I hesitate to write you, because I worry you will take your son’s trumpet away. But your son’s trumpet certainly contains lead, in the solder that holds it together. Band instruments didn’t start switching over to lead free until the early 2000’s. Before this, all of the major manufactures used solder that was around 50% lead. Additionally the machined parts of the trumpet likely contain less than 1% lead, like the mouthpieces, as they add it to the brass to make the parts machine better, and more economical. The guidelines set for children’s toys are under the assumption that kids are going to eat or swallow it, assuming your son doesn’t manage to eat his trumpet or his mouthpiece, he should be fine. Additionally the silver plate effectively seal the mouthpiece protecting him from any lead contact. But I’m pretty confident he would have to eat an entire mouthpiece before he suffered any ill effects. I repair band instruments professionally, and get my lead levels checked every year, so I’m pretty sensitive to the dangers of lead, but I have no hesitation playing or letting any child play a mouthpiece in good condition.

    • Tamara March 17, 2019 at 10:46 am #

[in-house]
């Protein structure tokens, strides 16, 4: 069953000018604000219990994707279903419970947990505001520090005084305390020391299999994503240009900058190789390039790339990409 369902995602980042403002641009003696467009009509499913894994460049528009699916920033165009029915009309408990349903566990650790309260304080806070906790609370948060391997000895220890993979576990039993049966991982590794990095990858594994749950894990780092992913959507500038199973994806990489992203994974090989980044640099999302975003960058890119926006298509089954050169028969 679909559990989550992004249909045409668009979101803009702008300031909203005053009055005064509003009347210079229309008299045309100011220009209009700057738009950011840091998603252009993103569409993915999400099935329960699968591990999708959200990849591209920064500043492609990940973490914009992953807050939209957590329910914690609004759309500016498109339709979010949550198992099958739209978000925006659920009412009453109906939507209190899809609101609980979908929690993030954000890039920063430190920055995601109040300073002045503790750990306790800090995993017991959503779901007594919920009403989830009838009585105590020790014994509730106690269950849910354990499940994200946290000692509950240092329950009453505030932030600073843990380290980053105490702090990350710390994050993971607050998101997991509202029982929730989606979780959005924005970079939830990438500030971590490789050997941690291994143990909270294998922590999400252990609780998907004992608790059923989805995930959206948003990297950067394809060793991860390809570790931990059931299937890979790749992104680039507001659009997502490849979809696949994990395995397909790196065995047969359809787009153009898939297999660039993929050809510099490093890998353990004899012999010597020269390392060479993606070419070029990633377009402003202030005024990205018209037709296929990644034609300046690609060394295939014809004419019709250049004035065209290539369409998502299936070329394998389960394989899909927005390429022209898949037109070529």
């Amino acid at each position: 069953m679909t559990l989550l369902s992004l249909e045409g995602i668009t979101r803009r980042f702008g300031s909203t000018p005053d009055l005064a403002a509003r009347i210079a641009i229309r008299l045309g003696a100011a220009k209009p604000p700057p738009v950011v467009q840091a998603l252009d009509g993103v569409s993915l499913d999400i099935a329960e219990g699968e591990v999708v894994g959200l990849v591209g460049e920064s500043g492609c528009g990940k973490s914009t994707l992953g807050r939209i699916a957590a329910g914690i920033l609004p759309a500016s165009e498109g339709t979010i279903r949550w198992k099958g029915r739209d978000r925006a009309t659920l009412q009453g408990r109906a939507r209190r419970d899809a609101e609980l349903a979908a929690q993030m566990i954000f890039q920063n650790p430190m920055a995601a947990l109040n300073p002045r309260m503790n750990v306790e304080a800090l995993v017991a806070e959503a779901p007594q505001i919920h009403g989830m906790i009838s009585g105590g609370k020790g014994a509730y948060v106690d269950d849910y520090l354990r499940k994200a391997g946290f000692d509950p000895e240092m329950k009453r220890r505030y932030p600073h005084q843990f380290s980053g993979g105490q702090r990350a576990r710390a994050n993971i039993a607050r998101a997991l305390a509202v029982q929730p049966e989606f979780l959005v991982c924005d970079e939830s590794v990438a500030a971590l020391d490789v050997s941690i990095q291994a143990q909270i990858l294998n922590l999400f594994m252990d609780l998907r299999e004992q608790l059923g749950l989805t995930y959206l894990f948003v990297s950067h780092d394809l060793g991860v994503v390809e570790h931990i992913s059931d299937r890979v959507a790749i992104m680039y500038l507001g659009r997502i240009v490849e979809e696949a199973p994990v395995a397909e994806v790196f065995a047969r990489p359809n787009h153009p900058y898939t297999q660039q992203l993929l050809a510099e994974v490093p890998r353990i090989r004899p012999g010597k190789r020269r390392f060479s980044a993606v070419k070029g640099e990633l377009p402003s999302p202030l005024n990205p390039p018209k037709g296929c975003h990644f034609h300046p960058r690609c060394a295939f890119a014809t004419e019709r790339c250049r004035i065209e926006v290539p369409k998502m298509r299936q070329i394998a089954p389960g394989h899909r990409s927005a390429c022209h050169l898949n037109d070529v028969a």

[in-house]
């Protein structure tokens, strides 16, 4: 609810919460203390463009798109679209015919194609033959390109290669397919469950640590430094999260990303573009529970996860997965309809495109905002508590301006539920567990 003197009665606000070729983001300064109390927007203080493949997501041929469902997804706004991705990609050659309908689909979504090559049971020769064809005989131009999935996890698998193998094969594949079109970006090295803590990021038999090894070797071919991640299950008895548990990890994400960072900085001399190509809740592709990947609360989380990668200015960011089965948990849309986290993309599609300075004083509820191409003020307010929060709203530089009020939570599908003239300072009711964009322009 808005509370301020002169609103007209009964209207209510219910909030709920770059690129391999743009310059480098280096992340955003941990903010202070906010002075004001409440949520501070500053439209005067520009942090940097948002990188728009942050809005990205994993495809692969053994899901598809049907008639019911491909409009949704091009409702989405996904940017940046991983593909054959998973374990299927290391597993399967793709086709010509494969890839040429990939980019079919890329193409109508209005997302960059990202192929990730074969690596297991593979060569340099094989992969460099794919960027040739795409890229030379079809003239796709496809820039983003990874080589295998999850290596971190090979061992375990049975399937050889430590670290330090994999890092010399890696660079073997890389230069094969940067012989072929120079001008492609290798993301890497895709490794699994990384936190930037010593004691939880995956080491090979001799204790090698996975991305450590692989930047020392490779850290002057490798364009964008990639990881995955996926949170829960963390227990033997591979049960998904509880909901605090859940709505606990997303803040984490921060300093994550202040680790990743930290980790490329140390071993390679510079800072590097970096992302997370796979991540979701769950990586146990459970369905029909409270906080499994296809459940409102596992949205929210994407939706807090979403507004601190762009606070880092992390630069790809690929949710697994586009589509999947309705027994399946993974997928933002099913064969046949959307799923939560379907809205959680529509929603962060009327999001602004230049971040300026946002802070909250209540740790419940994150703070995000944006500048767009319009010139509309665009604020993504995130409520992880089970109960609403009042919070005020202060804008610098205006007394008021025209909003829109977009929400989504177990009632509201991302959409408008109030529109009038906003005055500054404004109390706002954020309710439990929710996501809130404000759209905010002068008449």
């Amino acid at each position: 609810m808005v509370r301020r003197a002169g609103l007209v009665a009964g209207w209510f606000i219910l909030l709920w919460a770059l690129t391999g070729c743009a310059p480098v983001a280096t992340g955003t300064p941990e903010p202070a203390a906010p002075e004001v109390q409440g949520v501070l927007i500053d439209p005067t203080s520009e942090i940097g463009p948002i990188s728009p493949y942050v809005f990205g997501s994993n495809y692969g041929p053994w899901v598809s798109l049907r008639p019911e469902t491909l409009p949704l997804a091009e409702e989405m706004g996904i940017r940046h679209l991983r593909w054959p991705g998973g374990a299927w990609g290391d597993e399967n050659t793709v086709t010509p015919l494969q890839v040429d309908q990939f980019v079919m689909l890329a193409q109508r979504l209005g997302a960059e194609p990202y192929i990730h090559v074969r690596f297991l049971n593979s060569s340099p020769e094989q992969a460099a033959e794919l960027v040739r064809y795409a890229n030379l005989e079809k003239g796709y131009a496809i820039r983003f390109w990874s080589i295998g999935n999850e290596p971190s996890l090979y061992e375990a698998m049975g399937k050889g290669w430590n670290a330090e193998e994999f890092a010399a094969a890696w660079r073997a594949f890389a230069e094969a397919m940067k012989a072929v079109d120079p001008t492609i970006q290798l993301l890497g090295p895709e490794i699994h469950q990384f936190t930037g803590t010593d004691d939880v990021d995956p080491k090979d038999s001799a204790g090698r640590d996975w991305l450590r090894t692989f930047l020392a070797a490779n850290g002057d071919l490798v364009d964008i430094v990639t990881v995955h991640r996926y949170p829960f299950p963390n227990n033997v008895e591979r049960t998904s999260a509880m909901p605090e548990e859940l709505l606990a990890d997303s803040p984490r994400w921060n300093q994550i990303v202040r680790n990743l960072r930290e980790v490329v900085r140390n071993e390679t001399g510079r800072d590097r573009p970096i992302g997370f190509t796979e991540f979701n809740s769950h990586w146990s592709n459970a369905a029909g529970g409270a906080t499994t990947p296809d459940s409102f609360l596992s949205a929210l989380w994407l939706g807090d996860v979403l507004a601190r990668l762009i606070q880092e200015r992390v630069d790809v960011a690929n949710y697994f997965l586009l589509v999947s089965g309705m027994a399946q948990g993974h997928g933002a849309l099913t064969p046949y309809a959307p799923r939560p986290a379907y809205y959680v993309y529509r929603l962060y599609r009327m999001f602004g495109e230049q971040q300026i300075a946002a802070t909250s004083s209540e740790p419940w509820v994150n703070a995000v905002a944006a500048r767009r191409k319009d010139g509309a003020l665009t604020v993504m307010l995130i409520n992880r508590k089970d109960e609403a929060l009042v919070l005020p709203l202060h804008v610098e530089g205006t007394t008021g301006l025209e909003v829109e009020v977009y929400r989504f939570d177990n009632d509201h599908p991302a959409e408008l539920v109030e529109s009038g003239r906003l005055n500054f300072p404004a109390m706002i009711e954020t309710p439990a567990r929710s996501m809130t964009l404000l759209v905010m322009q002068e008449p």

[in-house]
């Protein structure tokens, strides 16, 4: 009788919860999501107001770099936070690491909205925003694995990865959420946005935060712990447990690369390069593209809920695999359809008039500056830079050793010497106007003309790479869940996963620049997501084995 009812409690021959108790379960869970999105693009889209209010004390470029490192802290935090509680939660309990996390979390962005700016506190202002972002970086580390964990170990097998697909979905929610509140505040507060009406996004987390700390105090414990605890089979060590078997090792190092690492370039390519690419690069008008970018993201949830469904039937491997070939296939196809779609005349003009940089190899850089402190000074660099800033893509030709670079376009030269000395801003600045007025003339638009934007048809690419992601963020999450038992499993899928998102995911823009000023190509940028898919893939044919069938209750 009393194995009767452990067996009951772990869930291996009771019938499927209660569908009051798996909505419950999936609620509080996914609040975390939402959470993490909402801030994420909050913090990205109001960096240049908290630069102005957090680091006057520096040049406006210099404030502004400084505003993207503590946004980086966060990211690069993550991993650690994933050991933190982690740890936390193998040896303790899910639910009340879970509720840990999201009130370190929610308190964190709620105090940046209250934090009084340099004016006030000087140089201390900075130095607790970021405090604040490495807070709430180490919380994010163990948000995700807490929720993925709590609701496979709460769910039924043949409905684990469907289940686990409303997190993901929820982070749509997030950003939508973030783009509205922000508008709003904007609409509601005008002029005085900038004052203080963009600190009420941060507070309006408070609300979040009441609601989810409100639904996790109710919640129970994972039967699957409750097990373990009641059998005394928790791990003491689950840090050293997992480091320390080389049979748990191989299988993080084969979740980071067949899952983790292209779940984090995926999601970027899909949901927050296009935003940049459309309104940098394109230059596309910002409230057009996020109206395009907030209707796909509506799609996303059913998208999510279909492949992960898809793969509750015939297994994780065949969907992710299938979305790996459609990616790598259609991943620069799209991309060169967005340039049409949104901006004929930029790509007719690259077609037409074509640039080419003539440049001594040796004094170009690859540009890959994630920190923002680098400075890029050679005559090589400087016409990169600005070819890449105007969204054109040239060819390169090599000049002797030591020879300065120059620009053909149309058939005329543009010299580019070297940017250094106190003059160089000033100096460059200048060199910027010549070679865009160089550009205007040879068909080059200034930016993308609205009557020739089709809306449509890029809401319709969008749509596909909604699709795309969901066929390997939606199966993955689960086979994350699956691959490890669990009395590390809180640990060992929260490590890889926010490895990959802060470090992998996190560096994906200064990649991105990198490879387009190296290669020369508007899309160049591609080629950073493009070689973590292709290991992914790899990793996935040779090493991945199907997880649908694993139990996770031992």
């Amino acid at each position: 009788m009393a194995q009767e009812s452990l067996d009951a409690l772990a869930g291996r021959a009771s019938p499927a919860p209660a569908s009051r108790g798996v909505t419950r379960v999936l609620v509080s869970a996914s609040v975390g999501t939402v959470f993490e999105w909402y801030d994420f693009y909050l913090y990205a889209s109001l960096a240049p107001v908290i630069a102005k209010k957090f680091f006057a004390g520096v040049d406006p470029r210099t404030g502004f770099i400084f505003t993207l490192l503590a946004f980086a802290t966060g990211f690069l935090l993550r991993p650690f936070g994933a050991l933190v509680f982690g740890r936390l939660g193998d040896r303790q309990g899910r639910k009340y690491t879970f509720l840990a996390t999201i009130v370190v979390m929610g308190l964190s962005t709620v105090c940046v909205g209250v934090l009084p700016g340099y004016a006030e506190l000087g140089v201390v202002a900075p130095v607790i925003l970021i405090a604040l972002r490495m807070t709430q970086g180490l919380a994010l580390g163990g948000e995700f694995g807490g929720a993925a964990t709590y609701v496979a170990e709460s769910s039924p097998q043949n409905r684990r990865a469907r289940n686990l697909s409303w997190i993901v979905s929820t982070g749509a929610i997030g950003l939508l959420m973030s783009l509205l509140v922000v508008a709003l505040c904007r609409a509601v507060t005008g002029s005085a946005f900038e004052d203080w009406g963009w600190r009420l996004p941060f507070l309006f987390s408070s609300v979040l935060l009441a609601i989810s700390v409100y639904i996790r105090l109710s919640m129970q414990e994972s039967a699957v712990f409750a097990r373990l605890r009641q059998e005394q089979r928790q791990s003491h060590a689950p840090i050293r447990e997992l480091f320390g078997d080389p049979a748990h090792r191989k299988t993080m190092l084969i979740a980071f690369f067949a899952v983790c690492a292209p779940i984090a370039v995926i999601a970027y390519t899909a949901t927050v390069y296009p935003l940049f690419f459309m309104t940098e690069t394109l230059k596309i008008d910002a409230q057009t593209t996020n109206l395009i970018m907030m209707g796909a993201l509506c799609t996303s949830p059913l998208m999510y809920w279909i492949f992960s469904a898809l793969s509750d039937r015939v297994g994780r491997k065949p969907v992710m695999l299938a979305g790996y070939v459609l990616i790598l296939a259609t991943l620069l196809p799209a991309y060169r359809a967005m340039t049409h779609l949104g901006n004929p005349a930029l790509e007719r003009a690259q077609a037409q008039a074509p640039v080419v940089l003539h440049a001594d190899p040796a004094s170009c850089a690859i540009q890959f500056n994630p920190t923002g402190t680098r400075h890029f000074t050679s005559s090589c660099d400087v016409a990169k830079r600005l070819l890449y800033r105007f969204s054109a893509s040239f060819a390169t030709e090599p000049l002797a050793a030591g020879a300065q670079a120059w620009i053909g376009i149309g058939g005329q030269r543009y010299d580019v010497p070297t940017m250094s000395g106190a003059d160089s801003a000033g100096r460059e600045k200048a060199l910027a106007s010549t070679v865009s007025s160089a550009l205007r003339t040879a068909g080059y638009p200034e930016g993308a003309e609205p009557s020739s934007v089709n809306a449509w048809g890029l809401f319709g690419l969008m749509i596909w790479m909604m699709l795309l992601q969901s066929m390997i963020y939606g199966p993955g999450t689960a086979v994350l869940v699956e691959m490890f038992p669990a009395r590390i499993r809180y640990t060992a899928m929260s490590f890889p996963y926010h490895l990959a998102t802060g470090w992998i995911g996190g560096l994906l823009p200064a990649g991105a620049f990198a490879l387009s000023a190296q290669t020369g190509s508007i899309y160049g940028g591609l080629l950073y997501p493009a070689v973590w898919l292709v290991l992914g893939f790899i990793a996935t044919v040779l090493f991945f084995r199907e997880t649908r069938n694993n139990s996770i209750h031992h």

Hi Jake,

      My son has performed at the Monterey Jazz Festival, the Portland Waterfront Blues Festival and many other festivals and events. I will never take his trumpet away! 😉

      I have thoroughly tested his trumpet and now that we have replaced the mouthpiece with a lead-free Monette it is negative for lead in any components that touch his mouth and hands. His trumpet is from the 1950s and it does not have lead in the body as it is important for the bell to be lead-free in order to have good tone. His is the same instrument (same model) used by Louis Armstrong.

      Please see my response to other comments here in this thread for additional information about concerns for blood lead levels in adults who work with lead and leaded brass in their industry.

      Most important you might want to check out this recent report from the Center for Environmental Health out of Oakland, California:https://www.ceh.org/news-events/press-releases/content/new-testing-finds-toxic-metal-mouthpieces-used-musical-instruments/


      • Jake Ishman March 17, 2019 at 11:07 am #

        I know your son’s trumpet I’ve worked on a bunch just like it. They all have lead in the solder joints that hold the pieces together. It’s easy to tell it’s lead solder, because it has the lowest melting point of any solders. So test the spots where the braces and tubes connect.

  6. Charles March 18, 2019 at 4:50 am #

    Are there any documented cases of brass musicians actually having higher lead levels due to their equipment?

    Are there any documented cases of brass musicians having health problems associated with lead exposure from their equipment?